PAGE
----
Social Enterprise

Tech blogs, transparency, and vendor FUD: Who can you trust?

As end users increasingly rely on blogs and other social media, we have to step back and think about who is doing the talking. IT guru Rick Vanover shares his perspectives on tech bloggers and disclosure.

Frequently, I refer to myself as a blogger. This means I write material that ends up on a web site, like TechRepublic. But there are other types of blogs as well; in fact, I’d say there are four distinct formats of blogs today that IT pros may frequently use. These are outlined below:

  • Personal blogs: These are among my favorite types, as you usually get the story as it is told from the end user. Some of my favorite personal blogs out there are Gabe’s Virtual World, The Virtualization Evangelist, and Ruptured Monkey. These are people who use various technologies -- storage and virtualization, in this case -- yet do not work for a technology vendor.
  • Commercial blogs: These blogs are good, reliable sites for information that have the luxury of a professional edit. Some of these sites include TechRepublic and the IT Knowledge Exchange. These are driven by contributor content, some of whom may be paid; and are generally made up of end users who provide relevant technology information to the day-to-day user.
  • Vendor blogs: These are blogs that are put on by a vendor of a technology product or service, which would instinctively be in best light of the product at hand. Some examples here include the TechNet blogs, VMTN, and the Vizioncore vCommunity.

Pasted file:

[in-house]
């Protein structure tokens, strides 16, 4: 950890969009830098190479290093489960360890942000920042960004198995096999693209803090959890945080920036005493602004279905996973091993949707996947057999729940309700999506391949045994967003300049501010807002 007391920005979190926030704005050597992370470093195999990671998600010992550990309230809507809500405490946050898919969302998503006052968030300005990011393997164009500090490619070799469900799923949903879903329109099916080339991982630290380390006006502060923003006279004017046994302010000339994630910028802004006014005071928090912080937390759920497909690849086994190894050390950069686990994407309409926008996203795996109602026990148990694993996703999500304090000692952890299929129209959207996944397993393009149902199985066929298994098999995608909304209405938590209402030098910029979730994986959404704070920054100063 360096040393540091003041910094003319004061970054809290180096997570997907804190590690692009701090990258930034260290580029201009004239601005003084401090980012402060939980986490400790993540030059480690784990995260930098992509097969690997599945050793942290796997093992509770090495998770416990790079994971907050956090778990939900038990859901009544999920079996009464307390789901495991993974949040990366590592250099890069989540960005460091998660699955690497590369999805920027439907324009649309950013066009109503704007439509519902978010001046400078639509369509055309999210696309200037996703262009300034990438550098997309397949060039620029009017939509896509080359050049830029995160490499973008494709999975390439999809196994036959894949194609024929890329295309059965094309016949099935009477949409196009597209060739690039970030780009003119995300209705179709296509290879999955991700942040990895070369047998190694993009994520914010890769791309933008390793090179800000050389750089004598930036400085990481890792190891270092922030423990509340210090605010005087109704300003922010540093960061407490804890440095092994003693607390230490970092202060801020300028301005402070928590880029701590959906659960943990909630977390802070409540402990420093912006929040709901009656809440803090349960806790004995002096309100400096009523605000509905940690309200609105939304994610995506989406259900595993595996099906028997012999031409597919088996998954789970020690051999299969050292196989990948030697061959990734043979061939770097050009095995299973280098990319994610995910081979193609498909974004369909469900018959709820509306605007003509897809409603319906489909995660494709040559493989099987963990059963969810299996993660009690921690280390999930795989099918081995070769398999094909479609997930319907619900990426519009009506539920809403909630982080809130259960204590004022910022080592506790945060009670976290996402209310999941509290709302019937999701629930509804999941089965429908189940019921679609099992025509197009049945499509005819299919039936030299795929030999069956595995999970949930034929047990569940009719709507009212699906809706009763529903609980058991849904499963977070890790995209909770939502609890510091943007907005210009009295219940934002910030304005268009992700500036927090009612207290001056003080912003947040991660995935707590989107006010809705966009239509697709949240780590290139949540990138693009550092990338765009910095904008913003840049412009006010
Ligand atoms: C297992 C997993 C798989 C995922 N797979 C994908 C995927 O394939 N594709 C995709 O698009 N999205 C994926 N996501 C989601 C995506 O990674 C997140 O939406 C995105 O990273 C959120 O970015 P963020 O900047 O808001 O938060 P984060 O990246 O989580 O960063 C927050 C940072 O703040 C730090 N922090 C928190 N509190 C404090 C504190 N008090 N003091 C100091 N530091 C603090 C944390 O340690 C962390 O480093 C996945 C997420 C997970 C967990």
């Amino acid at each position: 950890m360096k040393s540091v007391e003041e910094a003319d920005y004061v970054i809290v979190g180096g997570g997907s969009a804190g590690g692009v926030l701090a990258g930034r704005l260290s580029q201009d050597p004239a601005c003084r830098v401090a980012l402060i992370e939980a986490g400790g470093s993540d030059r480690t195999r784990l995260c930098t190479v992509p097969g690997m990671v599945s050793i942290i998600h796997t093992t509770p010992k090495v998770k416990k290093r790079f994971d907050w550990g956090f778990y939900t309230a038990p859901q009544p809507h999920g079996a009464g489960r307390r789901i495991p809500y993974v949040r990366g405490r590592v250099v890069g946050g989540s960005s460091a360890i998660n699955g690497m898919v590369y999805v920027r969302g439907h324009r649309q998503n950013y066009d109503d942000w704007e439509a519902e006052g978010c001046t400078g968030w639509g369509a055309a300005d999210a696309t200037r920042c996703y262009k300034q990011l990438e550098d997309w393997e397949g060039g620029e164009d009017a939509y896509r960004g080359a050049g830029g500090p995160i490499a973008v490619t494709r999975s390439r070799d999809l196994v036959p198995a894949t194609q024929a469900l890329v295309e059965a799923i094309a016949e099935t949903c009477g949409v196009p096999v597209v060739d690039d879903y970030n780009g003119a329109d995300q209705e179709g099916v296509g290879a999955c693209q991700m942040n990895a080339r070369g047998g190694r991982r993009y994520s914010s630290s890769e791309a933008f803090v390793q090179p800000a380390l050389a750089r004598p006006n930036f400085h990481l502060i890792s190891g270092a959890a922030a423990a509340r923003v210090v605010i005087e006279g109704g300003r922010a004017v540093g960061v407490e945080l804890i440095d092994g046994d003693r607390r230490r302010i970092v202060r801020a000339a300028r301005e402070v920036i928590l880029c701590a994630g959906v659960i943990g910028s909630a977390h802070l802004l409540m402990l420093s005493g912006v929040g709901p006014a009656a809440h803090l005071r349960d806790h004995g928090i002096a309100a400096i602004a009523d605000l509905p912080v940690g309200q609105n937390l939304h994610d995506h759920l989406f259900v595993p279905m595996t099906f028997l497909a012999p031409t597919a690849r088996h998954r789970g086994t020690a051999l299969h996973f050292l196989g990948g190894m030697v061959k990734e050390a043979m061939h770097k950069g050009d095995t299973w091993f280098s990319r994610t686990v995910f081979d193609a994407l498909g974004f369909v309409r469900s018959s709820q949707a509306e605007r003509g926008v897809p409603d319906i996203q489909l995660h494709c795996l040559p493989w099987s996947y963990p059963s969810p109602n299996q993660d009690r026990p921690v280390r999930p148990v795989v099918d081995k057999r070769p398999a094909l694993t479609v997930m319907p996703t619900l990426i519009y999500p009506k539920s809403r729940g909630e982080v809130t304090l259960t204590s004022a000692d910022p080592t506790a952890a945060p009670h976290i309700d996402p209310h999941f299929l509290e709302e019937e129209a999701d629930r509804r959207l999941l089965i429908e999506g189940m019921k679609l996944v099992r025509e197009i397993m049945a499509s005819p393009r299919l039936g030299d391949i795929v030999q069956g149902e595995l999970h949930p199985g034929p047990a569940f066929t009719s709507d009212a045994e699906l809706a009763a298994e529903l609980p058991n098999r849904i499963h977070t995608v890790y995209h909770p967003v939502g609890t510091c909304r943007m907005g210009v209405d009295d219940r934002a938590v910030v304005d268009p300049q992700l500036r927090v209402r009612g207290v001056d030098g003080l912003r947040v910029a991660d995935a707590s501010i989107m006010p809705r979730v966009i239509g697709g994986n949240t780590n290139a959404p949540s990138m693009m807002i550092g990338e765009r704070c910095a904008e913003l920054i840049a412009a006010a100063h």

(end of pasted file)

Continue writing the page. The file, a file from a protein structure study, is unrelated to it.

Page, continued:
• Collective blogs: This situation is most rare amongst IT professionals, but is effectively a pool of bloggers who offer technical material that does not fit in the above categories. The best example of this is Gestalt IT.

Why is it such an issue to know what kind of blog you're reading? It comes down to transparency and vendor FUD, and know when you're on the receiving end. Recently, I’ve been seeing a lot of chatter in social media about who is transparent and who is not. This can be a way of critiquing analyst firms for perceived bias or simply crying foul about who works for what company. There have been some specific call-outs of transparency, including this post by Chuck Hollis (CTO of EMC). My take on blogging is to fully disclose everything and leave nothing left to uncertainty. That is the spirit of my personal blogger disclosure, which is public for the world to see.

For the day-to-day IT end user, I think it is important to be very clear on what interests are represented on each blog post. It can be difficult to determine the interests involved, however. In a sense, we’ve always had to take Internet content with a grain of salt. I think blog content is no different. What is your take on blog transparency? How do you decide who to trust when reading about technology? Share your comments below.

About

Rick Vanover is a software strategy specialist for Veeam Software, based in Columbus, Ohio. Rick has years of IT experience and focuses on virtualization, Windows-based server administration, and system hardware.

17 comments
aharper
aharper

...the truth as they see it in the most positive light. What would a Microsoft vendor back about 1999 say about WindowsME? He will make sure he still has a job when Windows 2000 rolls around. Folks will also tell you what they know. I have an acquaintance who is stuck with what he was taught about 1998, and is scared to death of new things. I don't ask for his opinion on the subject of Fedora vs. Ubuntu, because I know he used Debian with only a CLI (runlevel 3). My point is, everyone is biased based upon prior experience and knowledge base. These factors should be taken into account when trying to derive the truth of things.

apotheon
apotheon